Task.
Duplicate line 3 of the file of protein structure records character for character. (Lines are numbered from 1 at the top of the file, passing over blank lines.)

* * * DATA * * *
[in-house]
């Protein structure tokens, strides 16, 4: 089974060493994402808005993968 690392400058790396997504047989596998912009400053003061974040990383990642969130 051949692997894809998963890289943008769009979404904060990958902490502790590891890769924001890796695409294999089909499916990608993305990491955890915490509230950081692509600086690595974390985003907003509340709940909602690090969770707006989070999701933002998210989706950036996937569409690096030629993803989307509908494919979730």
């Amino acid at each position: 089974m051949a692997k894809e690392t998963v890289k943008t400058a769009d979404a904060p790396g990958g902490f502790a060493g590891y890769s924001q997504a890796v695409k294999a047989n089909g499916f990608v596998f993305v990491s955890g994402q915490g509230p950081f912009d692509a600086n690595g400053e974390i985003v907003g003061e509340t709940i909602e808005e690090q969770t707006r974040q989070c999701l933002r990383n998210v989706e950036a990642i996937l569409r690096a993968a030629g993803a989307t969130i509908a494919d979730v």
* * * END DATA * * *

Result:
């Amino acid at each position: 089974m051949a692997k894809e690392t998963v890289k943008t400058a769009d979404a904060p790396g990958g902490f502790a060493g590891y890769s924001q997504a890796v695409k294999a047989n089909g499916f990608v596998f993305v990491s955890g994402q915490g509230p950081f912009d692509a600086n690595g400053e974390i985003v907003g003061e509340t709940i909602e808005e690090q969770t707006r974040q989070c999701l933002r990383n998210v989706e950036a990642i996937l569409r690096a993968a030629g993803a989307t969130i509908a494919d979730v």